Those mentioned differences, to me, are what I base my opinion off of... and in my opinion, in a perfect world, a "quiet" PSR with those tall legs that has a softer fore/aft boss restriction with (some) cant built-in just might be the "perfect" bi-pod... til they make one like that tho, what I did was swap my tall legs off the PSR and installed them onto my old V-8 original Atlas and am more than content with that.. it's quiet, still allows me fore/aft, now has the tall one-piece legs, AND (not yet mentioned) the non-rotating legs PSR-style... it's about the closest to perfect bipod as I can make by mix & matching the two versions-- set-up that-way, I really am liking it alot. Will use the PSR with the now-swapped out shorter original legs on my target rifles where the added noise doesn't matter
     
  10. Andy Backus

    Andy Backus Field Editor Staff Member

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    Rooster

    Can you talk about the types of situations where you've needed the taller length? I get asked about this alot. We sell way more of the regular height and we don't sell a ton of the leg extensions.
     
  11. rooster721

    rooster721 Well-Known Member

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    I've run into it in the moutains in-particular.. one specific instance was on an elk hunt where I was offered a shot on a bull up on a bench above me, angle was a hard-uphill angle and to line up the rifle (with the 3" extensions on) I had to fully extend the legs AND have them up in a rock-outcrop so I could rest the back-end on a portion of my pack for a proper rest... shot was 700 yards. If I didn't have extensions, I'da been pulling jackets or other stuff outta the pack to try prop up the rifle to make things line up. So that was one-scenario.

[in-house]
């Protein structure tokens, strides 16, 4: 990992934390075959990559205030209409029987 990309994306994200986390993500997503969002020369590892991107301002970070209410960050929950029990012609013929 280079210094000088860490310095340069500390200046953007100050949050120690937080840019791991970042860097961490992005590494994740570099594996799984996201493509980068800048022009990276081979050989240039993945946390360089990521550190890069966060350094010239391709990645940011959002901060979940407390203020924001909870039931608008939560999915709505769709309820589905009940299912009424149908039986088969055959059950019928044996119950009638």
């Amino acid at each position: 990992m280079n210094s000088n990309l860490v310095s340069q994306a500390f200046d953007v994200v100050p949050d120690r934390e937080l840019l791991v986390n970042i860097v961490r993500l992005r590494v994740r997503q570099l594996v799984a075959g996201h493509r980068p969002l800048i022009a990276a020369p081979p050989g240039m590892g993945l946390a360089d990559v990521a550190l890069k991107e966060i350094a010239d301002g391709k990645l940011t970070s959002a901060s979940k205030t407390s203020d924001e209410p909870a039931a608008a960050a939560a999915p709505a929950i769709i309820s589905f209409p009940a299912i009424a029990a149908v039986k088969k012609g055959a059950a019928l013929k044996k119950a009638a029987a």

In another, the place I set up on our pasture for targets in the winter-time requires an inch & a half or so more height than my short V-8 allows (fully extended) because of the shooting-spot. I shoot across an old lake-bed over a wide valley there, and the place we shoot from is on the fall-away side of a hill top... the bipods (there) end up slightly downhill from where (the shooter) lays behind the rifle-- extensions or taller legs are a must there as well. We'd otherwise be shimming up the shorter ones with blocks or gloves or something-else that would allow more elevation off the ground to line up to many of the targets across that valley.

    On flat-ground or off benches and such, hell-- even at times in hilly/mountainous terrain the extra length isn't necessary, but sometimes it is. Better to have the ability to extend them if you have-to than try get by on a shaky platform and make a poor shot. Like we all know, set-up is everything on those long shots.. to me, the taller version helps address more of what the terrain can throw at a guy than any other bipod does. That's why I set mine up as mentioned in my earlier post* Allows for greatest flexibility & eliminates variables in doing so.
     
  12. Clark

    Clark Well-Known Member

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    [​IMG]
    I have one Atlas and a whole lotta Harris swivel "S" bipods.

    The new Harris have a rotating feature and attach on a Weaver rail like the Atlas. That does nothing for me.
    Harris Bipods

    The rifles I am building for myself for 2015 will be with Harris "S" bipods.
     
  13. Greyfox

    Greyfox Well-Known Member

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    I think the most important aspect of any of the bipods is that the barrel is able to move straight back 1/8-1/4 of an inch upon firing. This is how long the bullet is in the barrel and can be knocked off course. This means the legs either have to slide back smoothly on the shooting surface, or they have to be flexed with forward pressure sufficiently to allow the reaward movement in a straight line. For me, a 9-13" Harris will allow the legs to sufficiently flex for accurate shooting when prone on the ground and gives me sufficient height in the grassy terrsne or snow that I usually encounter. My Atlas, which is the first version with the more flexible legs, take up this slack quite easily and independent of the leg length. I do use the 3" extensions on the Atlas to accommodate the terrain. Both are good bipods but I find that I prefer the feel of the Harris and the speed of the spring loaded legs/tilt pod......probably just habit from long term use. I have not tried the rigid leg Atlas. Interestingly, watching Skips video, all of my LR rifles shoot .25-.5MOA lower when prone off a bipod compared to a bench, or any other more upright rest position. I think this may have more to do with the straight line body angle effect on recoil when prone.